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6 October 2011 | Rebecca Ellinor
Plan your career, understand what you’re good, and not good at, build your brand and deliver with style.
That was the advice from Ian Bolger, head of managed procurement service, Thames Water, presenting a session on ‘effective career management’ at the annual CIPS conference at Kings Place in London, today.
Bolger has 20 years’ experience in procurement and supply chain across various sectors including oil, brewing, heavy building materials and now utilities, including 10 years in director-level leadership roles.
His advice to delegates was to decide what lifestyle you want first and work backwards from that. “Think life first, then career, and how much you have to earn to get it,” he said.
He said those who think they want to be a CEO should try spending a day in the life of one “because it’s hell”. “They don’t have a life, it’s with them all the time and nothing is clear, everything is grey.”
Bolger said procurement was too quick to beat itself up that it’s not at the top table when the CPO role is already a really big one. However, he argued too many purchasers were one-dimensional. “We talk about what’s important to us – savings – but they are focused on competition, customers, product and brand. To be relevant, the higher up a business you go you need to talk less about procurement and more about business. CEOs want people who are good CPOs but could also be good in other roles. Many procurement professionals lack breadth –people stay in comfort zone.”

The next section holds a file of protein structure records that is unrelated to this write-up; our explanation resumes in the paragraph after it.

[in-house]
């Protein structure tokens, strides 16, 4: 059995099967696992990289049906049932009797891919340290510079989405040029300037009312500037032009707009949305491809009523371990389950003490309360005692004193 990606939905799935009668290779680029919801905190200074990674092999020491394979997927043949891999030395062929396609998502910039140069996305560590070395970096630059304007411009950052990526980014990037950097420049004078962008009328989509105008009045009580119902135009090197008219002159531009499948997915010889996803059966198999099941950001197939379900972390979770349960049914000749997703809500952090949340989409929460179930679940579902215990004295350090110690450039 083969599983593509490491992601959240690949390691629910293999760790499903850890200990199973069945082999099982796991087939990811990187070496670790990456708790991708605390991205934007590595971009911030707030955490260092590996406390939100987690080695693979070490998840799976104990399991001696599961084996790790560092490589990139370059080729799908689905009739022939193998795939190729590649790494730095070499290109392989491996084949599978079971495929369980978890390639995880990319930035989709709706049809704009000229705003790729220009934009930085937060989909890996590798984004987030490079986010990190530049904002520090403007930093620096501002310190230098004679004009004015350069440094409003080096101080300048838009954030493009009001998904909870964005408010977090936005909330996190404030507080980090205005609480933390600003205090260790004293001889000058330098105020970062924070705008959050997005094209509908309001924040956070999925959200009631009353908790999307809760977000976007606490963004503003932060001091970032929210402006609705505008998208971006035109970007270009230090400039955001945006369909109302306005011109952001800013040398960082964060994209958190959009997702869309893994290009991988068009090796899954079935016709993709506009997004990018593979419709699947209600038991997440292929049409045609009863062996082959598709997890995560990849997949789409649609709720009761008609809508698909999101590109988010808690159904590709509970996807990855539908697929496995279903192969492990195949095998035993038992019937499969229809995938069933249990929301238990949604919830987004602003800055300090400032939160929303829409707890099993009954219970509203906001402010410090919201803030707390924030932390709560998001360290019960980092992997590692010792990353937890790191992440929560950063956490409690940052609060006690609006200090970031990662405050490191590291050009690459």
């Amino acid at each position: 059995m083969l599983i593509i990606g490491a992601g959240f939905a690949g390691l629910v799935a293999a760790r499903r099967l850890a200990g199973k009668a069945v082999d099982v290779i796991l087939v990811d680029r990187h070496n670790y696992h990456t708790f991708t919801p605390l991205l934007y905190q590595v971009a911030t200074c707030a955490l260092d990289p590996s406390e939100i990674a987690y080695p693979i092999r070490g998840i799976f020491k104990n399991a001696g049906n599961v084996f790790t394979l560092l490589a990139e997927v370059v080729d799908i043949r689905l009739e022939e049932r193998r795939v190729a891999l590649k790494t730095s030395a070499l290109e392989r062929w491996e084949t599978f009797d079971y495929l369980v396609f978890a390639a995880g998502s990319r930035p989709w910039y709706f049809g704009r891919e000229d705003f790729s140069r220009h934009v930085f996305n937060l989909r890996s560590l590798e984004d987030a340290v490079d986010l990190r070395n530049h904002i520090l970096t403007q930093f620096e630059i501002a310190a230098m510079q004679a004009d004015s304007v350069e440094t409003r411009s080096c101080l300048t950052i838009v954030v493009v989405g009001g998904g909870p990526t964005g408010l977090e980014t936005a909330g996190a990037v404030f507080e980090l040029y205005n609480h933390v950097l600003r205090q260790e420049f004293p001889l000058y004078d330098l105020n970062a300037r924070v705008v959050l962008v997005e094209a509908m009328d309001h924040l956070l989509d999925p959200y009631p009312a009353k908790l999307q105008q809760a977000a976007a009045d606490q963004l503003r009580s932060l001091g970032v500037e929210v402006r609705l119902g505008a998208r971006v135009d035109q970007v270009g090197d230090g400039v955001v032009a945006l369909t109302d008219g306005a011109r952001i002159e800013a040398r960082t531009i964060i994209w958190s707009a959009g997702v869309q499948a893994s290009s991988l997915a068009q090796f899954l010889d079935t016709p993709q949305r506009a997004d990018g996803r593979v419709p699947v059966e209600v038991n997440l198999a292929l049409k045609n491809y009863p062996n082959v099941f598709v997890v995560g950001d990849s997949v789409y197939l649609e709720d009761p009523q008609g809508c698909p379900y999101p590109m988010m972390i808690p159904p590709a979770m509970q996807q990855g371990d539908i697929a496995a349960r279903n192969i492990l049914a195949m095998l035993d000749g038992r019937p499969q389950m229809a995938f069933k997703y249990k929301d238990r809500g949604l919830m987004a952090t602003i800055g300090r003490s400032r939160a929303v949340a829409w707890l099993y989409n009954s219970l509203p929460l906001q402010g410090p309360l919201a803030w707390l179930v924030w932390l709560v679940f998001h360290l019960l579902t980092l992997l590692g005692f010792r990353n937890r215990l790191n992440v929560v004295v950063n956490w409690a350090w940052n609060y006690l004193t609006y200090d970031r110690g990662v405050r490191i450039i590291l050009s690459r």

Other tips he gave included:
• Be honest about your strengths and weaknesses and seek positive and negative feedback about both
Bolger said he has been fortunate to have had some excellent bosses and recommends you don’t accept a job unless you’ve met your future boss. “There are people in the market who are leaving in their droves because they have chosen the wrong leader.”
Mentors can also assist in your success and one tip is to ask someone in the business you perhaps don’t get on with to help you. “It’s a great compliment so people rarely say no and that way you can build a relationship with them.”
Bolger said he’s a fairly hard boss to work for but he cares about those who work for him and those that survive do well. “I’m proud that a lot of people who’ve worked for me have gone on to do great things.” Talking about a situation in which 30 per cent of his team left or got fired, he said: “The 30 per cent who went had a sour, negative attitude, I can’t deal with that. The people who can’t step up have to step out.”